Organic food is expensive! It is also frequently difficult to distinguish from “normal” food. Surely this is an indulgence for people with more money than sense. Furthermore, the carbon footprint of a kilo of organic beef may be even higher than that of intensively farmed beef. Is there really a case for organic food?

For those of us who are concerned that climate change is a threat, the plight of the environment in general is a worry. Modern intensive agriculture uses pesticides which are damaging the populations of pollinators and other fauna. Nitrogen fertilisers are also used on arable land, causing topsoil to be washed away. Topsoil contains much more carbon than all of the world’s forests combined and more fresh water than all rivers and lakes combined. It also contains a vast living mass of organisms. Topsoil is essential for farming. When treated with nitrogen fertilisers, instead of natural fertilisers and crop rotation, the soil washes away and the organisms diminish. We do not know if the carbon in the top soil is released into the atmosphere or if it all settles in the seabed. According to Pimentel et al, the world has lost half of its topsoil in the last 150 years. The UK has lost even more according to the environmental audit committee in its submission of 2016. In 2014, one UN official has stated that there may be fewer than 60 harvests left. This was reported in the December 2014 issue of Scientific American, so perhaps that is 54 more harvests from now.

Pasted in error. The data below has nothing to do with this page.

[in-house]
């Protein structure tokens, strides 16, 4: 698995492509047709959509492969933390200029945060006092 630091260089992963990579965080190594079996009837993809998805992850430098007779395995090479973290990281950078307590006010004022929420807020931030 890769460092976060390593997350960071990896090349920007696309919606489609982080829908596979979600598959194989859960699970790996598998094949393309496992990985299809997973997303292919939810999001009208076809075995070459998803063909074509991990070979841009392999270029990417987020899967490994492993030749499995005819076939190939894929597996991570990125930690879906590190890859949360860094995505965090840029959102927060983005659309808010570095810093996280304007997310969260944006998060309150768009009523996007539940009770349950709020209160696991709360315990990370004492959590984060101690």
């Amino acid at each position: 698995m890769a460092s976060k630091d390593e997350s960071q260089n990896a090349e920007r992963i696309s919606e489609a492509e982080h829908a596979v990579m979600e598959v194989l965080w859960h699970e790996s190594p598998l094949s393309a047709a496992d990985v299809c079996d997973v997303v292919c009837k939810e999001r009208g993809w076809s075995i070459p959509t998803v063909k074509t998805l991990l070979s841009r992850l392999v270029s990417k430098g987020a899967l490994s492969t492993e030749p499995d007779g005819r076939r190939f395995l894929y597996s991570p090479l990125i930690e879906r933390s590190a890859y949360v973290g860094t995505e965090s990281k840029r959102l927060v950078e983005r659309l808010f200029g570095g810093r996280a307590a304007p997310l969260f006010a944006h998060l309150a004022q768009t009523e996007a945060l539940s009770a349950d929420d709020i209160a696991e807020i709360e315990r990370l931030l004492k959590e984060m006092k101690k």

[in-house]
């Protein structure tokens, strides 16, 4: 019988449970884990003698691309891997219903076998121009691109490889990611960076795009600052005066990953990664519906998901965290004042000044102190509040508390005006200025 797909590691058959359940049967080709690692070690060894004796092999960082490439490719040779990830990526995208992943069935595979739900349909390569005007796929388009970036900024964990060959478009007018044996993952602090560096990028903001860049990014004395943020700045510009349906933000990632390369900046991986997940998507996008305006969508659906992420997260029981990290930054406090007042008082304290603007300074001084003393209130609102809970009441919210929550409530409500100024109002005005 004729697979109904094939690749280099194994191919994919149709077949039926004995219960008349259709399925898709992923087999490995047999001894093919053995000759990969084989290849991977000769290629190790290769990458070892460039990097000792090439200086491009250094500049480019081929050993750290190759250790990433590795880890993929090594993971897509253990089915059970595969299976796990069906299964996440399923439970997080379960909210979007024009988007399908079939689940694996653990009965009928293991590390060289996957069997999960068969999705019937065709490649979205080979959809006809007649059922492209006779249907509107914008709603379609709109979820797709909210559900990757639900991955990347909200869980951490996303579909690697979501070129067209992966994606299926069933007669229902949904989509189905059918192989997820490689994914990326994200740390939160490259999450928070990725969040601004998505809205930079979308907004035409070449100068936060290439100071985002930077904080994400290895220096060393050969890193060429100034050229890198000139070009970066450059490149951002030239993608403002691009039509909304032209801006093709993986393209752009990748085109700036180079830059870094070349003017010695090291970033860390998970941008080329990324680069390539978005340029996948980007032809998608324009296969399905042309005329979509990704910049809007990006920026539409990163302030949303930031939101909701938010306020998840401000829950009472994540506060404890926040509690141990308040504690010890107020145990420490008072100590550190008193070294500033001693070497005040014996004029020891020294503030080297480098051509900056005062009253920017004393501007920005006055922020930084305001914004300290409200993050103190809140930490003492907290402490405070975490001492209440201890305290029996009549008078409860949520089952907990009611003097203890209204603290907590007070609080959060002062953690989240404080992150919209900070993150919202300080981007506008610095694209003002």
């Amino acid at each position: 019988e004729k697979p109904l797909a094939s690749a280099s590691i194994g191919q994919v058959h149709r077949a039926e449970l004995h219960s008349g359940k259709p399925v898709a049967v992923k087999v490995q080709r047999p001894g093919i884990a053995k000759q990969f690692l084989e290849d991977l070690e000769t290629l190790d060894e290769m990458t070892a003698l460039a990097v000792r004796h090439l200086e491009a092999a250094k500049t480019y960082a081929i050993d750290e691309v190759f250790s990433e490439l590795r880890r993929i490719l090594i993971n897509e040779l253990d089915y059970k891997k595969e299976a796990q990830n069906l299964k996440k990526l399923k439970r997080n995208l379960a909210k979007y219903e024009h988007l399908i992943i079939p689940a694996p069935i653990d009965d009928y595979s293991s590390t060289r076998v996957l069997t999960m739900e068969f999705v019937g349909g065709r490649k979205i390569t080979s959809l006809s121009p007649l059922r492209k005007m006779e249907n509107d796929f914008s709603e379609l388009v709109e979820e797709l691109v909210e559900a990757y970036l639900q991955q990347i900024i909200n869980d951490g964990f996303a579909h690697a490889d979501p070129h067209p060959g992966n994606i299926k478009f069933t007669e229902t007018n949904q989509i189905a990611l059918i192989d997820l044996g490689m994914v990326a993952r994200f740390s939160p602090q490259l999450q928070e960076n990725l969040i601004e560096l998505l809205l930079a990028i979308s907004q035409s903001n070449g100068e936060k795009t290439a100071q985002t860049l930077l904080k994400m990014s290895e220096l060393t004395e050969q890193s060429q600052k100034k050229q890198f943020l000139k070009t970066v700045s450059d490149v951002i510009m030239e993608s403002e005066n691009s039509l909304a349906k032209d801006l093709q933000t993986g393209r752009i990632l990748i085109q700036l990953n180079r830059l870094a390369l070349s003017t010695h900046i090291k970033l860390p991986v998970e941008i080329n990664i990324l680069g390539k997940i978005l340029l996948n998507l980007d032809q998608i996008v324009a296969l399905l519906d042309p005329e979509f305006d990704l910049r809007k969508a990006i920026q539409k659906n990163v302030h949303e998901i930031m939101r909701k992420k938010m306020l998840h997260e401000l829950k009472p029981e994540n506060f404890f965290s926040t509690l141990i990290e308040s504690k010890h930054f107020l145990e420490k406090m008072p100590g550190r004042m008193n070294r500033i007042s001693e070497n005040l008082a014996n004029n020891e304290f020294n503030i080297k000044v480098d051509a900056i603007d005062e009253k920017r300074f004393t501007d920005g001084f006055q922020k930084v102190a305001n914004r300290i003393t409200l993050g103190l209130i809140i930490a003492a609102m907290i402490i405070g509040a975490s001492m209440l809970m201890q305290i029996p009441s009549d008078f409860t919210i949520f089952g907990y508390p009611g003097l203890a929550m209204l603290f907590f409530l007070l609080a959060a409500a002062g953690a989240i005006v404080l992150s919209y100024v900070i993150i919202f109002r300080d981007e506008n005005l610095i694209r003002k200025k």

Without topsoil and pollinators, farming will cease to be viable as topsoil cannot be created in a reasonable timescale and pollinators are required for many of our crops. Wildlife is valuable and high standards of farm animal welfare are attractive. Both improve with organic farming. The timescale for topsoil loss is similar to that of climate change and we must therefore tackle both.